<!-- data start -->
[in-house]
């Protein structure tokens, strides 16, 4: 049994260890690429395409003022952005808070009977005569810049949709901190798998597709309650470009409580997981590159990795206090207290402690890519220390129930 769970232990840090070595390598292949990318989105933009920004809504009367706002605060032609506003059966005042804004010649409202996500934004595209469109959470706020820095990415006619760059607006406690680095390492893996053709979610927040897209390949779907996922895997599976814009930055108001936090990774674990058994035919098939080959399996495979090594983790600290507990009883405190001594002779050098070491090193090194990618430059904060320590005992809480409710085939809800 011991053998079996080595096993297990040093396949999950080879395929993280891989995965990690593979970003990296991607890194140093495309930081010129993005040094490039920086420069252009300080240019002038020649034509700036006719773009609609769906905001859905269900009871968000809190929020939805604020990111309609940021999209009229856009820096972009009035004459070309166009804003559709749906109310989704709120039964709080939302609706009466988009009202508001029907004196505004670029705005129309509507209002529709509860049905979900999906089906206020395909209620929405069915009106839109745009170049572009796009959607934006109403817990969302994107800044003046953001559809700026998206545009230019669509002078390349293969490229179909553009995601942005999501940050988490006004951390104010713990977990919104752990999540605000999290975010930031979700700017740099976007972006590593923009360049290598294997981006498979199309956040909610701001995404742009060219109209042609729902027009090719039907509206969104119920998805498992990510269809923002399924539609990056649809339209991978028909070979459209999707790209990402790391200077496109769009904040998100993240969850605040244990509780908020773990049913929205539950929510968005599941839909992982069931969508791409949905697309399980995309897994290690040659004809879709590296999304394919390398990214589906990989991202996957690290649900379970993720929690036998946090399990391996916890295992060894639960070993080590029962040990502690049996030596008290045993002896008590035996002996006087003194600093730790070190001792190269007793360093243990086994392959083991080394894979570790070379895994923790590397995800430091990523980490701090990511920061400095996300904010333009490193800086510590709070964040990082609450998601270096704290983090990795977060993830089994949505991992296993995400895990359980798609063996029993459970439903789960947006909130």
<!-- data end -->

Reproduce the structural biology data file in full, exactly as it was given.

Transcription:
[in-house]
């Protein structure tokens, strides 16, 4: 049994260890690429395409003022952005808070009977005569810049949709901190798998597709309650470009409580997981590159990795206090207290402690890519220390129930 769970232990840090070595390598292949990318989105933009920004809504009367706002605060032609506003059966005042804004010649409202996500934004595209469109959470706020820095990415006619760059607006406690680095390492893996053709979610927040897209390949779907996922895997599976814009930055108001936090990774674990058994035919098939080959399996495979090594983790600290507990009883405190001594002779050098070491090193090194990618430059904060320590005992809480409710085939809800 011991053998079996080595096993297990040093396949999950080879395929993280891989995965990690593979970003990296991607890194140093495309930081010129993005040094490039920086420069252009300080240019002038020649034509700036006719773009609609769906905001859905269900009871968000809190929020939805604020990111309609940021999209009229856009820096972009009035004459070309166009804003559709749906109310989704709120039964709080939302609706009466988009009202508001029907004196505004670029705005129309509507209002529709509860049905979900999906089906206020395909209620929405069915009106839109745009170049572009796009959607934006109403817990969302994107800044003046953001559809700026998206545009230019669509002078390349293969490229179909553009995601942005999501940050988490006004951390104010713990977990919104752990999540605000999290975010930031979700700017740099976007972006590593923009360049290598294997981006498979199309956040909610701001995404742009060219109209042609729902027009090719039907509206969104119920998805498992990510269809923002399924539609990056649809339209991978028909070979459209999707790209990402790391200077496109769009904040998100993240969850605040244990509780908020773990049913929205539950929510968005599941839909992982069931969508791409949905697309399980995309897994290690040659004809879709590296999304394919390398990214589906990989991202996957690290649900379970993720929690036998946090399990391996916890295992060894639960070993080590029962040990502690049996030596008290045993002896008590035996002996006087003194600093730790070190001792190269007793360093243990086994392959083991080394894979570790070379895994923790590397995800430091990523980490701090990511920061400095996300904010333009490193800086510590709070964040990082609450998601270096704290983090990795977060993830089994949505991992296993995400895990359980798609063996029993459970439903789960947006909130």